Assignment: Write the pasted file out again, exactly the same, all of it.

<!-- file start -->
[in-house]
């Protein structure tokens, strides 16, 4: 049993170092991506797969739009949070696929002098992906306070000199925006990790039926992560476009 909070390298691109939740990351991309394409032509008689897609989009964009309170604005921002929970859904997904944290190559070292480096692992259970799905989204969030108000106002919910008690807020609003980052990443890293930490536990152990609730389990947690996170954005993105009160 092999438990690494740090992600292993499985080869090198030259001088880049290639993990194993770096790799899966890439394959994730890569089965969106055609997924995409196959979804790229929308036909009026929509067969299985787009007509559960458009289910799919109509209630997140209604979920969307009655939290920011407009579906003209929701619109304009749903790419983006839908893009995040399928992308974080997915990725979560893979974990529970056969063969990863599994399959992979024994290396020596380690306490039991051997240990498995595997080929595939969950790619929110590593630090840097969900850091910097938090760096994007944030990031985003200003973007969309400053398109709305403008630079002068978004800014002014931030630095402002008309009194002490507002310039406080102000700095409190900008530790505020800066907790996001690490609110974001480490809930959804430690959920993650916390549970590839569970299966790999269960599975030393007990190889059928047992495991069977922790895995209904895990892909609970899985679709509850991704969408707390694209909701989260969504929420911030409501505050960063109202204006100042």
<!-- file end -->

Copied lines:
[in-house]
């Protein structure tokens, strides 16, 4: 049993170092991506797969739009949070696929002098992906306070000199925006990790039926992560476009 909070390298691109939740990351991309394409032509008689897609989009964009309170604005921002929970859904997904944290190559070292480096692992259970799905989204969030108000106002919910008690807020609003980052990443890293930490536990152990609730389990947690996170954005993105009160 092999438990690494740090992600292993499985080869090198030259001088880049290639993990194993770096790799899966890439394959994730890569089965969106055609997924995409196959979804790229929308036909009026929509067969299985787009007509559960458009289910799919109509209630997140209604979920969307009655939290920011407009579906003209929701619109304009749903790419983006839908893009995040399928992308974080997915990725979560893979974990529970056969063969990863599994399959992979024994290396020596380690306490039991051997240990498995595997080929595939969950790619929110590593630090840097969900850091910097938090760096994007944030990031985003200003973007969309400053398109709305403008630079002068978004800014002014931030630095402002008309009194002490507002310039406080102000700095409190900008530790505020800066907790996001690490609110974001480490809930959804430690959920993650916390549970590839569970299966790999269960599975030393007990190889059928047992495991069977922790895995209904895990892909609970899985679709509850991704969408707390694209909701989260969504929420911030409501505050960063109202204006100042």